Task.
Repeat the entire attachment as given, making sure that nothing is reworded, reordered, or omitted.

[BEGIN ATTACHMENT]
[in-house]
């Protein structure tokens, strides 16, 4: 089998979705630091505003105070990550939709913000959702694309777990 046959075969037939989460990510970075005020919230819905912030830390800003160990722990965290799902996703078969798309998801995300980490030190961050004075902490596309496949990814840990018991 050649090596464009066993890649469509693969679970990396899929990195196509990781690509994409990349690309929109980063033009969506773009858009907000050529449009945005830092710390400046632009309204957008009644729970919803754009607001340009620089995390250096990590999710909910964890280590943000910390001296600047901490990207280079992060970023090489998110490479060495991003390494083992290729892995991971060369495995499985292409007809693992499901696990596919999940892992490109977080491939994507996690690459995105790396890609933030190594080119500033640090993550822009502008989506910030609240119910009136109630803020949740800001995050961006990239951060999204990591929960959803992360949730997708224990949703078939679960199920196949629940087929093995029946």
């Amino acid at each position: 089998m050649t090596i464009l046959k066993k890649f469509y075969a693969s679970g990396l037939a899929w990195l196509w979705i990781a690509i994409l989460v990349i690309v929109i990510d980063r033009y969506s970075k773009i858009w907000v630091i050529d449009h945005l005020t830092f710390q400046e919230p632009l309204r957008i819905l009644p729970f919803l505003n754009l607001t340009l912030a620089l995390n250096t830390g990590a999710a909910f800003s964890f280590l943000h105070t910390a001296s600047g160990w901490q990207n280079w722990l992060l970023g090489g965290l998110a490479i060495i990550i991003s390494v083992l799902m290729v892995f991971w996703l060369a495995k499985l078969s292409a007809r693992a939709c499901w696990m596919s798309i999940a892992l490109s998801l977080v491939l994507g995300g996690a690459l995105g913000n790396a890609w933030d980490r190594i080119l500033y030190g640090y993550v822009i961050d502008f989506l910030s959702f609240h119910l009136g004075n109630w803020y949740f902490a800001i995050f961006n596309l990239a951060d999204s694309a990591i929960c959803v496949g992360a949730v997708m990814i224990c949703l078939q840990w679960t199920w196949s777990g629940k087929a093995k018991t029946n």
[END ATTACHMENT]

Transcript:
[in-house]
């Protein structure tokens, strides 16, 4: 089998979705630091505003105070990550939709913000959702694309777990 046959075969037939989460990510970075005020919230819905912030830390800003160990722990965290799902996703078969798309998801995300980490030190961050004075902490596309496949990814840990018991 050649090596464009066993890649469509693969679970990396899929990195196509990781690509994409990349690309929109980063033009969506773009858009907000050529449009945005830092710390400046632009309204957008009644729970919803754009607001340009620089995390250096990590999710909910964890280590943000910390001296600047901490990207280079992060970023090489998110490479060495991003390494083992290729892995991971060369495995499985292409007809693992499901696990596919999940892992490109977080491939994507996690690459995105790396890609933030190594080119500033640090993550822009502008989506910030609240119910009136109630803020949740800001995050961006990239951060999204990591929960959803992360949730997708224990949703078939679960199920196949629940087929093995029946």
């Amino acid at each position: 089998m050649t090596i464009l046959k066993k890649f469509y075969a693969s679970g990396l037939a899929w990195l196509w979705i990781a690509i994409l989460v990349i690309v929109i990510d980063r033009y969506s970075k773009i858009w907000v630091i050529d449009h945005l005020t830092f710390q400046e919230p632009l309204r957008i819905l009644p729970f919803l505003n754009l607001t340009l912030a620089l995390n250096t830390g990590a999710a909910f800003s964890f280590l943000h105070t910390a001296s600047g160990w901490q990207n280079w722990l992060l970023g090489g965290l998110a490479i060495i990550i991003s390494v083992l799902m290729v892995f991971w996703l060369a495995k499985l078969s292409a007809r693992a939709c499901w696990m596919s798309i999940a892992l490109s998801l977080v491939l994507g995300g996690a690459l995105g913000n790396a890609w933030d980490r190594i080119l500033y030190g640090y993550v822009i961050d502008f989506l910030s959702f609240h119910l009136g004075n109630w803020y949740f902490a800001i995050f961006n596309l990239a951060d999204s694309a990591i929960c959803v496949g992360a949730v997708m990814i224990c949703l078939q840990w679960t199920w196949s777990g629940k087929a093995k018991t029946n």